Review: Hurricane Dancers

Hurricane Dancers
Margarita Engle




In order to understand the context of the book, you must understand the historical setting. This story is a fictionalized account of the first Caribbean Pirate shipwreck on Cuba in the 1500s. Most of the characters are actual people from history. The only fictional character is Quebrado.

In the beginning of the novel, we meet Quebrado, a slave aboard Bernardino de Talavera’s ship—the first pirate ship of the Caribbean. At this point, Bernardino has captured Alonso de Ojeda and is holding him hostage on the ship as well. Then the hurricane hits. The entire ship is destroyed, and all the surviving crew members have to fight to find shelter on a mysterious island (Cuba).


Quebrado is unique because he can speak two languages, one of which is the language of the “naturals” on the island. He is instantly welcomed by the tribe. Eventually Bernardino and Ojeda find Quebrado living among the tribe. The remainder of the story focuses on Quebrado’s attempts to find his new identity in the world and forgive his former captors. This is not the only story taking place within the novel, however. Being told simultaneously is the story of Narido and Caucubu, two lovers who are forbidden to be together.


Personally, I was only slightly interested in this novel. I think my lack of knowledge and interest in the historical context that the story was based on added to my half-hearted reading. The prose was well written and did carry a nice plot, and there were beautiful metaphors used throughout the novel. Also, I felt that there was a nice message hidden within the short text. Maybe I’m wrong, but I picked up on a hint of self-acceptance in the book's final poems. The final words in the novel are “I am whole,” which is a pretty significant, considering Quebrado's struggles.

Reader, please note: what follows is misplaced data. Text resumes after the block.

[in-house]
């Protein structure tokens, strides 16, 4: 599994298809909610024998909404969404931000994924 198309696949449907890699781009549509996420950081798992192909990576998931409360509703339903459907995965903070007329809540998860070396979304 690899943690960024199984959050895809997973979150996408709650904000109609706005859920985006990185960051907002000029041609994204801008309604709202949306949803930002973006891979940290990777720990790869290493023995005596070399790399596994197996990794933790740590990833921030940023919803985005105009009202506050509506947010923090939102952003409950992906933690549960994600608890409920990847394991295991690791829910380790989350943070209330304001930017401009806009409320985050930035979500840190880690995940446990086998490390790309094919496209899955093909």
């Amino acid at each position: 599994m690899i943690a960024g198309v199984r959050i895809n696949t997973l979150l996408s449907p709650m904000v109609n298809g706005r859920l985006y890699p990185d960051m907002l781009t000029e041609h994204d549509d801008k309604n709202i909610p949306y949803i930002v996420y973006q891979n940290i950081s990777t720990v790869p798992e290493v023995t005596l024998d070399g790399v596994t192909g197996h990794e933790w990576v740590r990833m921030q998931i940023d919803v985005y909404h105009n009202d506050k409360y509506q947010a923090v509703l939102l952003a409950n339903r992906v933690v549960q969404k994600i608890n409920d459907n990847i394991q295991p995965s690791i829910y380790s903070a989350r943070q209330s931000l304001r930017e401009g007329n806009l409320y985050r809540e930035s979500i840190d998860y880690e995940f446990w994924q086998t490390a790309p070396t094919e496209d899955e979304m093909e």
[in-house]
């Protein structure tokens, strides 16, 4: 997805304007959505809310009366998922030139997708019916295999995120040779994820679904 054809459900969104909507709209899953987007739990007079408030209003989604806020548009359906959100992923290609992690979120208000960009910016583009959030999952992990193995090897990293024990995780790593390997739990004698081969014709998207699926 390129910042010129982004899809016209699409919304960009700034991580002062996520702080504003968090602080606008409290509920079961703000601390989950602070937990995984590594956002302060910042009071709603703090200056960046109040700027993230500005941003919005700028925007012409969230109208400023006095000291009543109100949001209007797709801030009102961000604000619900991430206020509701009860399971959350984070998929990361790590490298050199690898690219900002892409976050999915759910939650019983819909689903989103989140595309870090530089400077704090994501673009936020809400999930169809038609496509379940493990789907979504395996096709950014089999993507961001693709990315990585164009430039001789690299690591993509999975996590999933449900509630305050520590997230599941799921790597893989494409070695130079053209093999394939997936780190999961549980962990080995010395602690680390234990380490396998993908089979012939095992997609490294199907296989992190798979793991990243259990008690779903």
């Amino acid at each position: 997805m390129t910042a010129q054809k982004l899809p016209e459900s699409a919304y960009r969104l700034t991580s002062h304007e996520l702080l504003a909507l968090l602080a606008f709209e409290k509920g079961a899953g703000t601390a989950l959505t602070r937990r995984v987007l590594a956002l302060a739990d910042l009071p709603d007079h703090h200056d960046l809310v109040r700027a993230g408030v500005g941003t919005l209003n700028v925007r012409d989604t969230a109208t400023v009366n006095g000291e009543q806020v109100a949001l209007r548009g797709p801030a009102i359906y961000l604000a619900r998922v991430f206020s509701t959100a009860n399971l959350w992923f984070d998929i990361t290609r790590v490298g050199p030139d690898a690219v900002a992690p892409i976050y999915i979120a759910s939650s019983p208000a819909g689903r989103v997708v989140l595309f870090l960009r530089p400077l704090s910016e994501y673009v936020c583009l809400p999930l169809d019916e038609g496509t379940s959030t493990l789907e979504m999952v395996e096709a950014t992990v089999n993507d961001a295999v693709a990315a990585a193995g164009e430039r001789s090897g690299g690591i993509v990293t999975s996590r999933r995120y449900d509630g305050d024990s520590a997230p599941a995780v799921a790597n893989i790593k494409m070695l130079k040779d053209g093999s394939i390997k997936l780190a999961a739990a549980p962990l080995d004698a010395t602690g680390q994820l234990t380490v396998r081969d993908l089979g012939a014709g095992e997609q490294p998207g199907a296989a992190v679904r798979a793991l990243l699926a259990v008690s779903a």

My favorite quotes:

(pg. 6) “Sailors call me a boy/of broken dreams, / but I think of myself/ as a place—a strange place/ dreamed by the sea, / belonging nowhere, / half floating island/ and half/ wandering wind.”






(pg. 17) “Shackled to a rotting wall/ in the ship’s stinking hold, / I feel as helpless as a turtle/ flipped on its back, / awaiting the cook’s/ probing knife.”






(pg. 48) “The Woman of Wind/ taught all these creatures/ how to fly./ What will the hurricane/ teach me?”






(Pg. 60) “The storm-boy is young./ He has not yet learned/ that hope is stronger/ than fear.”



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